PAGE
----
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Welding Metallurgy of 9%Ni Welds Using High Nickel Welding Consumables for LNG Tanks Construction

By: Dr. Eng. Pablo Ozaeta L.

 

1.    Nickel Alloys System

Nickel belongs to group VIII of the Transition elements together with Iron and Cobalt. It has the atomic number 28 and an atomic mass of 58,6934, representing a composite of 5 stable isotopes. In solid state, it has FCC crystallographic structure with a lattice constant of 0,35167nm at 20ºC. Nickel doesn’t show allotropic transformations in the entire ranges of temperatures up to the melting point. Its electronic configuration is Ar 3d8 4s2.

Pure nickel has 0,2% offset yield strength of 59MPa and Ultimate Tension test of 317MPa with an elongation of 30%.

Due the high solubility of many other elements, there are an important number of commercial alloys, which improves its mechanical properties by solid solution or secondary phase’s precipitation.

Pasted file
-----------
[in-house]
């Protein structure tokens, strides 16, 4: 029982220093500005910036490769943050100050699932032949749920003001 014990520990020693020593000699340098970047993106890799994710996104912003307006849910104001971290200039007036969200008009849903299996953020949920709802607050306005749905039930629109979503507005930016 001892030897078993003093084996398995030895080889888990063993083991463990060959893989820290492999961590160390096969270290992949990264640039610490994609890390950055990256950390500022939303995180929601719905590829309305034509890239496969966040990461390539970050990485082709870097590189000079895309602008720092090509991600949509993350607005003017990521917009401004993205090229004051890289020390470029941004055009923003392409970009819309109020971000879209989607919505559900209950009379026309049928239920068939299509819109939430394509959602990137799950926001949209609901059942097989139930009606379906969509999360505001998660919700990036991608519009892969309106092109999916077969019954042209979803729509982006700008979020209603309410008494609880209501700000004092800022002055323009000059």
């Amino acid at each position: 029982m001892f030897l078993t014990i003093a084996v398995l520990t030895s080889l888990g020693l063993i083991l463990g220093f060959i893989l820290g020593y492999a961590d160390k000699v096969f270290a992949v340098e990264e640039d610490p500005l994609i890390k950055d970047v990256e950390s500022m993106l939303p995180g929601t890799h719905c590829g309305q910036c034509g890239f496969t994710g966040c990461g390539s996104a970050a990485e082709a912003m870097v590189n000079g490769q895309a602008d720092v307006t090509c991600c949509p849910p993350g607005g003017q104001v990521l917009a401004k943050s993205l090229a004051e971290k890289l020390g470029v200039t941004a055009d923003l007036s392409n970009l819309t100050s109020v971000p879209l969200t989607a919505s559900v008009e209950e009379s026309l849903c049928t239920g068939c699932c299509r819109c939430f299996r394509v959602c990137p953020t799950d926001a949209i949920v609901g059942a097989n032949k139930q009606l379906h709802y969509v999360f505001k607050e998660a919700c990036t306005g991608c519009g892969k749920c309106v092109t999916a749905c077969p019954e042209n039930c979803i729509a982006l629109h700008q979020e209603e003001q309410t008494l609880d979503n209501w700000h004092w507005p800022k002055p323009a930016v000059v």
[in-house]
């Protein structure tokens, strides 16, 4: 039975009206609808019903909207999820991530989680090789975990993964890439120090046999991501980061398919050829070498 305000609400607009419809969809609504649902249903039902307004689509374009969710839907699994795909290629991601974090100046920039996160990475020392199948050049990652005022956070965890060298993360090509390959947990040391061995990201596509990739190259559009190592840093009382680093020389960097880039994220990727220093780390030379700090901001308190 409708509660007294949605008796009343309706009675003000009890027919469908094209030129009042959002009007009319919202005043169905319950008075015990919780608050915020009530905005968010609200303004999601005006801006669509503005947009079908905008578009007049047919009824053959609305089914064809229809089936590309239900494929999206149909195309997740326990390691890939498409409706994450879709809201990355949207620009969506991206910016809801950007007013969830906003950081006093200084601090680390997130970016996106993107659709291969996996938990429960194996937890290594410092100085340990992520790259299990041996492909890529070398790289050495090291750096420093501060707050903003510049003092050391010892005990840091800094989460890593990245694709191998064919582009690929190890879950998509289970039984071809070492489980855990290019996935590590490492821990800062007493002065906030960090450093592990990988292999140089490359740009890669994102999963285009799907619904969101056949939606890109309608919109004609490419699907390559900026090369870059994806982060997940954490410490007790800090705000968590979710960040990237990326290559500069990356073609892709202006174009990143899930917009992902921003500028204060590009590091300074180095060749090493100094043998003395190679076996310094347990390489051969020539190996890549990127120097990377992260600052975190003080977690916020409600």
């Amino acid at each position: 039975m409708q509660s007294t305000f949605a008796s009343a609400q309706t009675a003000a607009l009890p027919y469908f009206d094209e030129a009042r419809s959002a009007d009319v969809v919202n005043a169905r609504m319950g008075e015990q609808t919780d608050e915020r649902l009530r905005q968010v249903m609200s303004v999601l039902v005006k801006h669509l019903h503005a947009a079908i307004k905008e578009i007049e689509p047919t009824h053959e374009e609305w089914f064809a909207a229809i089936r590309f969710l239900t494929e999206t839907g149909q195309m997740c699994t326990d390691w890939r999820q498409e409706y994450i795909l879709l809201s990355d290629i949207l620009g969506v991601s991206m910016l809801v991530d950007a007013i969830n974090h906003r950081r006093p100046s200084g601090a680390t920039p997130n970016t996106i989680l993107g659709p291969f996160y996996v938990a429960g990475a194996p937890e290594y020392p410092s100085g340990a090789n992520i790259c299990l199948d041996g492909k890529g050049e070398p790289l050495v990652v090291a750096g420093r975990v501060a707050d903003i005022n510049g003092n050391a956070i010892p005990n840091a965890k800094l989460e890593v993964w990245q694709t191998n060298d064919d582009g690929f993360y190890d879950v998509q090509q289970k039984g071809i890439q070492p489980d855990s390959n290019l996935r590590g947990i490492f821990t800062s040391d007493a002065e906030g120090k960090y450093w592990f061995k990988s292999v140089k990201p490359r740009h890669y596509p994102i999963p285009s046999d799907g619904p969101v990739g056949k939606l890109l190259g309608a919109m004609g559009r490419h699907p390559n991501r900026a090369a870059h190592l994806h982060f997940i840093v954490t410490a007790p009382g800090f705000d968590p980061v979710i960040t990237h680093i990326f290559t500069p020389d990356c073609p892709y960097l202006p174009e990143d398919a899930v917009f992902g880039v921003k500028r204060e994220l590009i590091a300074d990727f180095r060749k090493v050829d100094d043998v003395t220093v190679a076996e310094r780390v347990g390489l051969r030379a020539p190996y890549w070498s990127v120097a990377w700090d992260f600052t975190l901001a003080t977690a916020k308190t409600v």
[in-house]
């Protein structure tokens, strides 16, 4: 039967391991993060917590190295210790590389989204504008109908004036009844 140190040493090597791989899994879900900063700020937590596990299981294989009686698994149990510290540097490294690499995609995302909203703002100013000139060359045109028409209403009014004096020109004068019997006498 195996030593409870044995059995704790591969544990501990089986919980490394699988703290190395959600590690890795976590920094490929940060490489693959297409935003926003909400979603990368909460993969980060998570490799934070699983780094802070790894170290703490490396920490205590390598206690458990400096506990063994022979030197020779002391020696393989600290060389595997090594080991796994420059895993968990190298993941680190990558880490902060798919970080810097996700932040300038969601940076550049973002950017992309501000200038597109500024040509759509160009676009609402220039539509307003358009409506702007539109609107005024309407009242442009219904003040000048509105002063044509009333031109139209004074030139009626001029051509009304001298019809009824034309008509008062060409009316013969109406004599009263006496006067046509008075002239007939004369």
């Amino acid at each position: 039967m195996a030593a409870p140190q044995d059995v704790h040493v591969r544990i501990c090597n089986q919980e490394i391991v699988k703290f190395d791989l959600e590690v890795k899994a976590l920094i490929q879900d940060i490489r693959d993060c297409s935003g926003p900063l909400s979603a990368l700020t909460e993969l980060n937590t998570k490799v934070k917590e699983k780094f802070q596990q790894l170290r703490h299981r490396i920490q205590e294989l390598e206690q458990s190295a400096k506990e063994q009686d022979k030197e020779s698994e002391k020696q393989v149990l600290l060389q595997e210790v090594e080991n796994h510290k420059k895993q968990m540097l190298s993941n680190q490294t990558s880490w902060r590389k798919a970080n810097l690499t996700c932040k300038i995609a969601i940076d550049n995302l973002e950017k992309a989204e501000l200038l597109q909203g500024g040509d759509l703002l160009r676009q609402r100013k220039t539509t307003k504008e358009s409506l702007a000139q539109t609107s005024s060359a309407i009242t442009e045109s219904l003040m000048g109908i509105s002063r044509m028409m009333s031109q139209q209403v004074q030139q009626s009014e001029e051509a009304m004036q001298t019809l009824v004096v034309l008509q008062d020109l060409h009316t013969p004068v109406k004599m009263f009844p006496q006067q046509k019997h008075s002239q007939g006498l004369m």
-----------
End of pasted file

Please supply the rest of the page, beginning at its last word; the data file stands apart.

Fig 1-3: Effect of alloying elements

Elements like Cu, Mo, Cr, Fe, W and Co has wide solubility range in nickel and mainly are added like solution strengtheners or carbides formers. Other elements like Al, Ti, Nb, are mainly added due to its tendency to form GCP phases with huge impact on mechanical properties. Also, B, Zr, C and Hf are added due to its beneficial effect on grain boundary.

The following figure shows a schematic of some of the commercial nickel-based alloys, which have been grouped by aggregate main alloys and the hardening mechanism used to obtain the desired characteristics.